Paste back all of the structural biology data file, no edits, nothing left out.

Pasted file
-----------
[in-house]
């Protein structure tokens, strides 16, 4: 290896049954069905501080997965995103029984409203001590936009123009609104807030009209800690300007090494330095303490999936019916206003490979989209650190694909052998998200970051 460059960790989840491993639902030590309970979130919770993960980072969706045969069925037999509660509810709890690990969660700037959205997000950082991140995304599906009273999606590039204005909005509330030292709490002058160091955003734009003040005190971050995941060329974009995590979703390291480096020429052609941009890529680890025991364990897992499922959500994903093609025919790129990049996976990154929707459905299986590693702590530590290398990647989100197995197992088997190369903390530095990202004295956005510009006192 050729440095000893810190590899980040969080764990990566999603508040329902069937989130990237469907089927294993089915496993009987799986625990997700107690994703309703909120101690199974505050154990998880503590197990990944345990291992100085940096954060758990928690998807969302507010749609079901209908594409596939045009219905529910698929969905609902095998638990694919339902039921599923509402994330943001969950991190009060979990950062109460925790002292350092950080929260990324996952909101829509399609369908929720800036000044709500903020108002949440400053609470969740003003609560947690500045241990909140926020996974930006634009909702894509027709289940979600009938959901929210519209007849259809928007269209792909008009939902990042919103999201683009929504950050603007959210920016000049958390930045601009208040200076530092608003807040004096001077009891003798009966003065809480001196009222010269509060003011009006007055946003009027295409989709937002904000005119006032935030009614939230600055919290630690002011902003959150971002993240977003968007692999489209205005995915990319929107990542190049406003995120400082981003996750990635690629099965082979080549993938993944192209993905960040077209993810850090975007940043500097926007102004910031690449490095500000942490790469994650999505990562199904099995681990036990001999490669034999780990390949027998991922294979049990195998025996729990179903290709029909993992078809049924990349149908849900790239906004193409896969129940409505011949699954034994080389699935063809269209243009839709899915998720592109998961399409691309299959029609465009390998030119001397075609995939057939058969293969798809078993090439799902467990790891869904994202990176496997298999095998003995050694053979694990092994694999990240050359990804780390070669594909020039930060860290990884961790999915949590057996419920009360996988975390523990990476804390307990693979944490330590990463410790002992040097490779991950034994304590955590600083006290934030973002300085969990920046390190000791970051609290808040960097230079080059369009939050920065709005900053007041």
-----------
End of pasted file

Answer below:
[in-house]
């Protein structure tokens, strides 16, 4: 290896049954069905501080997965995103029984409203001590936009123009609104807030009209800690300007090494330095303490999936019916206003490979989209650190694909052998998200970051 460059960790989840491993639902030590309970979130919770993960980072969706045969069925037999509660509810709890690990969660700037959205997000950082991140995304599906009273999606590039204005909005509330030292709490002058160091955003734009003040005190971050995941060329974009995590979703390291480096020429052609941009890529680890025991364990897992499922959500994903093609025919790129990049996976990154929707459905299986590693702590530590290398990647989100197995197992088997190369903390530095990202004295956005510009006192 050729440095000893810190590899980040969080764990990566999603508040329902069937989130990237469907089927294993089915496993009987799986625990997700107690994703309703909120101690199974505050154990998880503590197990990944345990291992100085940096954060758990928690998807969302507010749609079901209908594409596939045009219905529910698929969905609902095998638990694919339902039921599923509402994330943001969950991190009060979990950062109460925790002292350092950080929260990324996952909101829509399609369908929720800036000044709500903020108002949440400053609470969740003003609560947690500045241990909140926020996974930006634009909702894509027709289940979600009938959901929210519209007849259809928007269209792909008009939902990042919103999201683009929504950050603007959210920016000049958390930045601009208040200076530092608003807040004096001077009891003798009966003065809480001196009222010269509060003011009006007055946003009027295409989709937002904000005119006032935030009614939230600055919290630690002011902003959150971002993240977003968007692999489209205005995915990319929107990542190049406003995120400082981003996750990635690629099965082979080549993938993944192209993905960040077209993810850090975007940043500097926007102004910031690449490095500000942490790469994650999505990562199904099995681990036990001999490669034999780990390949027998991922294979049990195998025996729990179903290709029909993992078809049924990349149908849900790239906004193409896969129940409505011949699954034994080389699935063809269209243009839709899915998720592109998961399409691309299959029609465009390998030119001397075609995939057939058969293969798809078993090439799902467990790891869904994202990176496997298999095998003995050694053979694990092994694999990240050359990804780390070669594909020039930060860290990884961790999915949590057996419920009360996988975390523990990476804390307990693979944490330590990463410790002992040097490779991950034994304590955590600083006290934030973002300085969990920046390190000791970051609290808040960097230079080059369009939050920065709005900053007041």